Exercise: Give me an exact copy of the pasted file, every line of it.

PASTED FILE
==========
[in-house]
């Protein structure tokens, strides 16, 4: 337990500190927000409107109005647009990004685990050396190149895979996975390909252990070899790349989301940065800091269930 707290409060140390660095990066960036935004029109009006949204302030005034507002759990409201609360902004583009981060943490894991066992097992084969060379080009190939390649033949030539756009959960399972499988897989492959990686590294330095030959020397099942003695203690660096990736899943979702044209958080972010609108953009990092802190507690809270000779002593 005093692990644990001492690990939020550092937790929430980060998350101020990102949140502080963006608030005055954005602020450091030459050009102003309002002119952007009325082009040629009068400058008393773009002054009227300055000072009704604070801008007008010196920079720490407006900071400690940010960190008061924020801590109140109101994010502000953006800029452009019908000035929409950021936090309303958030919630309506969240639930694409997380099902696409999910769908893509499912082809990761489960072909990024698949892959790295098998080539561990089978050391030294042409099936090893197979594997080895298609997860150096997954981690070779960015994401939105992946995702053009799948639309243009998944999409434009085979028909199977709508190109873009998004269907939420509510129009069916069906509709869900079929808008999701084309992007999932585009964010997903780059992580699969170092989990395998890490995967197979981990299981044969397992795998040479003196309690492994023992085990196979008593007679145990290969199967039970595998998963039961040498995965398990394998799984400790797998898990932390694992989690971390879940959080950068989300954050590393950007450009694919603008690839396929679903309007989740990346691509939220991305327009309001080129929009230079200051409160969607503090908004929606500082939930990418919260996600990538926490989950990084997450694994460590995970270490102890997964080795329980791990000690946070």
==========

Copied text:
[in-house]
């Protein structure tokens, strides 16, 4: 337990500190927000409107109005647009990004685990050396190149895979996975390909252990070899790349989301940065800091269930 707290409060140390660095990066960036935004029109009006949204302030005034507002759990409201609360902004583009981060943490894991066992097992084969060379080009190939390649033949030539756009959960399972499988897989492959990686590294330095030959020397099942003695203690660096990736899943979702044209958080972010609108953009990092802190507690809270000779002593 005093692990644990001492690990939020550092937790929430980060998350101020990102949140502080963006608030005055954005602020450091030459050009102003309002002119952007009325082009040629009068400058008393773009002054009227300055000072009704604070801008007008010196920079720490407006900071400690940010960190008061924020801590109140109101994010502000953006800029452009019908000035929409950021936090309303958030919630309506969240639930694409997380099902696409999910769908893509499912082809990761489960072909990024698949892959790295098998080539561990089978050391030294042409099936090893197979594997080895298609997860150096997954981690070779960015994401939105992946995702053009799948639309243009998944999409434009085979028909199977709508190109873009998004269907939420509510129009069916069906509709869900079929808008999701084309992007999932585009964010997903780059992580699969170092989990395998890490995967197979981990299981044969397992795998040479003196309690492994023992085990196979008593007679145990290969199967039970595998998963039961040498995965398990394998799984400790797998898990932390694992989690971390879940959080950068989300954050590393950007450009694919603008690839396929679903309007989740990346691509939220991305327009309001080129929009230079200051409160969607503090908004929606500082939930990418919260996600990538926490989950990084997450694994460590995970270490102890997964080795329980791990000690946070």